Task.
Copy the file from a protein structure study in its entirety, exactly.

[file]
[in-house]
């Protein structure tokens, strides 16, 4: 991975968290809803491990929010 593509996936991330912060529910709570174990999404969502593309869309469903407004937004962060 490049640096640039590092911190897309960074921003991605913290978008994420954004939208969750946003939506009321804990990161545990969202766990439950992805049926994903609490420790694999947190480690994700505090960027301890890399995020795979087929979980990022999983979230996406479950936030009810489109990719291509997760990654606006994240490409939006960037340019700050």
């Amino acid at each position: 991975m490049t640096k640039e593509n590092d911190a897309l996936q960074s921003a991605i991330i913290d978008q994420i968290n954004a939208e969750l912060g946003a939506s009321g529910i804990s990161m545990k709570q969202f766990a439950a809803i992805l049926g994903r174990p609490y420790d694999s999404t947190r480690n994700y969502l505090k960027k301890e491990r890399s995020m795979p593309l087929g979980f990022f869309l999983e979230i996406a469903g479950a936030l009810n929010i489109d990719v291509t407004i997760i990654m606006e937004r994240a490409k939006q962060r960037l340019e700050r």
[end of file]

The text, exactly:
[in-house]
């Protein structure tokens, strides 16, 4: 991975968290809803491990929010 593509996936991330912060529910709570174990999404969502593309869309469903407004937004962060 490049640096640039590092911190897309960074921003991605913290978008994420954004939208969750946003939506009321804990990161545990969202766990439950992805049926994903609490420790694999947190480690994700505090960027301890890399995020795979087929979980990022999983979230996406479950936030009810489109990719291509997760990654606006994240490409939006960037340019700050």
């Amino acid at each position: 991975m490049t640096k640039e593509n590092d911190a897309l996936q960074s921003a991605i991330i913290d978008q994420i968290n954004a939208e969750l912060g946003a939506s009321g529910i804990s990161m545990k709570q969202f766990a439950a809803i992805l049926g994903r174990p609490y420790d694999s999404t947190r480690n994700y969502l505090k960027k301890e491990r890399s995020m795979p593309l087929g979980f990022f869309l999983e979230i996406a469903g479950a936030l009810n929010i489109d990719v291509t407004i997760i990654m606006e937004r994240a490409k939006q962060r960037l340019e700050r």